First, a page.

You can practice tensing and relaxing the muscles one area at a time to recognize how each sensation feels. Try it when you lie down to go to sleep, and you may be able to bring your muscles to rest while your overwrought mind drifts off.

Directed imagery

Directed imagery is a mind-body technique that aims to restore your sense of power and control. When you feel out of control in daily life you may also feel that way when it comes to getting to sleep. When many people lie down to sleep, they end up thinking about stressful events that occurred during the day. Worrying about these problems in bed can make you feel as if you have even less power over them than when you’re awake.

With directed imagery, you perform a specific mental task that can be solved easily prior to or at bedtime. The completion of the task helps you feel more in control and can distract you enough to allow you to fall asleep. Directed imagery can be an emotionally satisfying treatment for people with insomnia that seems to be caused by lots of anxiety. You can learn more about it here.

Emotional Freedom Technique (EFT) and acupuncture

Many times sleeplessness can stem from emotional turmoil, which blocks energy flow over time. Both EFT and acupuncture are used to treat insomnia by acting on pressure points to unblock energy channels in the body and restore positive energy flow. Acupuncture uses thin needles to open energy lines, while EFT can be done with your fingers. These techniques can reduce anxiety and help you sleep by opening your energy channels.

woman meditating on beach

Meditation

Meditating can help rid your mind of the events that took place during your day and clear your head for sleep. You can practice meditation anywhere, though when you’re learning, it helps to be in a quiet environment. By quieting the nervous system, Transcendental Meditation has shown positive results in treating insomnia. And those who meditate get more quality sleep and feel more alert during the day.

To help with sleep, meditation can be practiced while sitting comfortably for 15–20 minutes, two times per day in a quiet place. Beginners can practice focusing the mind on their breathing. When thoughts enter your head and start to distract you— which they will — acknowledge them and move your focus back to the in-and-out of your breathing. When performed in bed, even a few minutes of this process can have dramatic effects on your ability to fall asleep.

Writing it out

Keeping a journal can help you get at the root of insomnia as well. Set a time every day to write down whatever comes into your mind, without worrying about complete sentences or making sense. This stream-of-consciousness writing can help access emotional or psychological issues buried beneath the surface.

Journaling can help you process and resolve these issues by literally taking them from your mind to the piece of paper. Meditative writing helps clear the mental clutter in your brain and can be very revealing.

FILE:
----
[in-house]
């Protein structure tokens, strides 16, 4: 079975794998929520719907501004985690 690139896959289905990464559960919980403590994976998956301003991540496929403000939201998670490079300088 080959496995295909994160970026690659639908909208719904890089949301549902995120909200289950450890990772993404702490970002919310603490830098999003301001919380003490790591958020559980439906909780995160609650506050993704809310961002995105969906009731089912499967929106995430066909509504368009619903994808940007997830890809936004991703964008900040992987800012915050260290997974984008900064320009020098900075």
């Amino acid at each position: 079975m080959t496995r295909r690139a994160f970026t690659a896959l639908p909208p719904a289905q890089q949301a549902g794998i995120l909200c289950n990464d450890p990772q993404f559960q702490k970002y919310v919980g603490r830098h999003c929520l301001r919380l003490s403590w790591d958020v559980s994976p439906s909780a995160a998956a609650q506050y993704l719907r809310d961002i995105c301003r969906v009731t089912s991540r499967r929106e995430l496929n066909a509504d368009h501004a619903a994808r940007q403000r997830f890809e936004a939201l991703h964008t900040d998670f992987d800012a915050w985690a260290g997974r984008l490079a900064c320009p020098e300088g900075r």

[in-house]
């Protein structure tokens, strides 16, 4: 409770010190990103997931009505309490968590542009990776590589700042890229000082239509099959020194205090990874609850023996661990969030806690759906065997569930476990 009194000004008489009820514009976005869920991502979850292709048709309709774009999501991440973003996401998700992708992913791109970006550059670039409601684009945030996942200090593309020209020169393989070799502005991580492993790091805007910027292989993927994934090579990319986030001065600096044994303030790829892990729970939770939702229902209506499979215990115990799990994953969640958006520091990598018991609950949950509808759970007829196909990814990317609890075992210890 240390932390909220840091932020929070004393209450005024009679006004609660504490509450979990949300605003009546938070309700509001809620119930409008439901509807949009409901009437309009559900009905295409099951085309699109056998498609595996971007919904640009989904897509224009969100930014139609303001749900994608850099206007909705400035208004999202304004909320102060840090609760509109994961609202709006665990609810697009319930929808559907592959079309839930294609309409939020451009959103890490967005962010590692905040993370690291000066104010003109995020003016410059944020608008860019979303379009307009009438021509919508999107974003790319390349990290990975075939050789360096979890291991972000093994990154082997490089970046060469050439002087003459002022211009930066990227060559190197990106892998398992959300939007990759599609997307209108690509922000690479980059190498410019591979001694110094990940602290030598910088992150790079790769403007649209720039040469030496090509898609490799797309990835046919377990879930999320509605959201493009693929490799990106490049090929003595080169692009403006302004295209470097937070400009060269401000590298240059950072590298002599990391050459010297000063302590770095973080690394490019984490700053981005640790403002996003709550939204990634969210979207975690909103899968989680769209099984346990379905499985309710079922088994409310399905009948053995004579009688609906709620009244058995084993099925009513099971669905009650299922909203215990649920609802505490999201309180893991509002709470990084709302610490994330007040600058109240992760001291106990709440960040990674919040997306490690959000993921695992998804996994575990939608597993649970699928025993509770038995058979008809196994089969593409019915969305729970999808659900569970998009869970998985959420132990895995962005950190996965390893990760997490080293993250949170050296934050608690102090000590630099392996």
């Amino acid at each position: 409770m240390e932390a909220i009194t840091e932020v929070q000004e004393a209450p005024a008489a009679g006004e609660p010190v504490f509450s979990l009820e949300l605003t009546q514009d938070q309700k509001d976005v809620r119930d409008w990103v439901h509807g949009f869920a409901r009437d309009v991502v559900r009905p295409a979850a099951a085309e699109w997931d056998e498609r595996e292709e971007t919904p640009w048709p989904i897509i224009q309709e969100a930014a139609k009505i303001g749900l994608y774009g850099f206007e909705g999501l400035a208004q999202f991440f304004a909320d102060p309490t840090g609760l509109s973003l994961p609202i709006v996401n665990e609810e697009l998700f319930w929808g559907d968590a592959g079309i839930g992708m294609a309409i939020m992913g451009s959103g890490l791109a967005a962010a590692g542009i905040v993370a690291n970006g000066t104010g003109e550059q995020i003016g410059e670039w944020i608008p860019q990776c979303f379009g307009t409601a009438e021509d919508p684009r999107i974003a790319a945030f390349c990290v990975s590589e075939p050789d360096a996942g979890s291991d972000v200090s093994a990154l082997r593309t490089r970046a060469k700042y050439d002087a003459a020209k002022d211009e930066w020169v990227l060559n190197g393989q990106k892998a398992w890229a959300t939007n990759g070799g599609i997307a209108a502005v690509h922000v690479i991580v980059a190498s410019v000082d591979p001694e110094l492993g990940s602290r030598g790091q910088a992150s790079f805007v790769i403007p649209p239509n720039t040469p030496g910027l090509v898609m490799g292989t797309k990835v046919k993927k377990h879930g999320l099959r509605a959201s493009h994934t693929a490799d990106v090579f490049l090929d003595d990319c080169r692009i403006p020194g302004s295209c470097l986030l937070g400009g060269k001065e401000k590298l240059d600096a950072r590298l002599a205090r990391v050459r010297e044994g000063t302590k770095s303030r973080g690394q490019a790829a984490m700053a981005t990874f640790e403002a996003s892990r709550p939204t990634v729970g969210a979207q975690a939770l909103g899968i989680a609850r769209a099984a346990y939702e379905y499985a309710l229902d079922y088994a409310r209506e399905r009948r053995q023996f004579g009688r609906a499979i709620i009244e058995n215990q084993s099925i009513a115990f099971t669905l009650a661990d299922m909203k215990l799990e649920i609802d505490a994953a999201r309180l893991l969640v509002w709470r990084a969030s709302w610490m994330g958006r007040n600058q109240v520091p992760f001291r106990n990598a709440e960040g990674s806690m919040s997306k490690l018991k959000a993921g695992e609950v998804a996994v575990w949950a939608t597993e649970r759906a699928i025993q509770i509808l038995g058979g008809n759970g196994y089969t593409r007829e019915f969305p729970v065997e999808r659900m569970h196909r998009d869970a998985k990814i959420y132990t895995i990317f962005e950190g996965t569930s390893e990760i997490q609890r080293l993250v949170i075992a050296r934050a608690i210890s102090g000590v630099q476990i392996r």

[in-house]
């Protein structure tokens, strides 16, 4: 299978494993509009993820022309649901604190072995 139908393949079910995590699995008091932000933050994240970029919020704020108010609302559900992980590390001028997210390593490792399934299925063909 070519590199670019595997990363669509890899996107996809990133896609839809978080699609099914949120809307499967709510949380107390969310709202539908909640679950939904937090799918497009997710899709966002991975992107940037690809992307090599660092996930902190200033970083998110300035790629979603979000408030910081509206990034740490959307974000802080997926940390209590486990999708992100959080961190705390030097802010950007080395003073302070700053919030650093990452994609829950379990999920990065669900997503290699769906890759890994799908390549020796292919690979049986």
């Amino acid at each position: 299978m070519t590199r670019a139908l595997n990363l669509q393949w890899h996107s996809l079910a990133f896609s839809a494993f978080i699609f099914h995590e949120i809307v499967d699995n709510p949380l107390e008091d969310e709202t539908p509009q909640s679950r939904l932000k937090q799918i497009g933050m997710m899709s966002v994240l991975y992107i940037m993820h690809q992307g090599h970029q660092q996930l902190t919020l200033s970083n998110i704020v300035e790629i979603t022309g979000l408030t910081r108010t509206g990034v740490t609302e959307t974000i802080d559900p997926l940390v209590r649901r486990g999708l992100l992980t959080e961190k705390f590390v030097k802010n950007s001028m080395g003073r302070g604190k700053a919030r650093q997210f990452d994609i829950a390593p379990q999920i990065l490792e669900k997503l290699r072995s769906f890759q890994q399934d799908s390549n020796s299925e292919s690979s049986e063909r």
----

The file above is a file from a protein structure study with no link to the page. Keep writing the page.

Help yourself get back to sleep naturally

All of the above methods can help resolve your insomnia, no matter how entrenched it may seem. You do have to be open to trying something different, but the reward of a good night’s sleep will be worth it. For alternative natural supplement options for sleep, see our article Nature’s sleeping aids.

References

1 Morgenthaler, T., et al. 2006. Practice parameters for the psychological and behavioral treatment of insomnia: An update. An American Academy of Sleep Medicine report. Sleep, 29 (11), 1415–1419.

  Sivertsen, B., et al. 2006. Cognitive behavioral therapy vs. zopiclone for treatment of chronic primary insomnia in older adults. JAMA, 295, 2851–2858.

  Barclay, L., & Lie, D. 2006. Cognitive behavioral therapy better than Zopiclone for chronic insomnia. URL: http://www.medscape.com/viewarticle/537419 (accessed 12.27.2006. Free access with registration).

2 Keller, D. 2006. ACP: Insomnia responds to behavioral and pharmocologic therapies. URL: http://www.medpagetoday.com/tbprint.cfm?tbid=3774 (accessed 01.02.2007).

3 Wikipedia. 2007. Light therapy. URL: http://en.wikipedia.org/wiki/Light_therapy (accessed 01.02.2007).

4 Raloff, Janet. 2006. Light impacts: Hue and timing determine whether rays are beneficial or detrimental. Science news online, 169 (21), 330. URL: http://www.sciencenews.org/articles/20060527/bob9.asp (accessed 01.02.2007).

5 Stoppler, M., & Shiel, W. 2005. Progressive muscle relaxation for stress and insomnia. MedicineNet. URL: http://www.medicinenet.com/script/main/art.asp?articlekey=47281&page=1 (accessed 01.02.2007).

6 Brooks, J., & Scarano, T. 1985. Transcendental Meditation in the treatment of post-Vietnam adjustment. J. Counseling & Devt., 64, 212–215.

  Maharishi University of Managment. Decreased insomnia. URL: http://www.mum.edu/tm_research/h8.html (accessed 01.02.2007).

7 Holistic online. Alternative and integral therapies for insomnia. URL: http://www.holisticonline.com/Remedies/Sleep/sleep_ins_meditation.htm (accessed 1.2.2007).

Further Resources

We have seen good results with an audio CD/MP-3 program called CBT for Insomnia.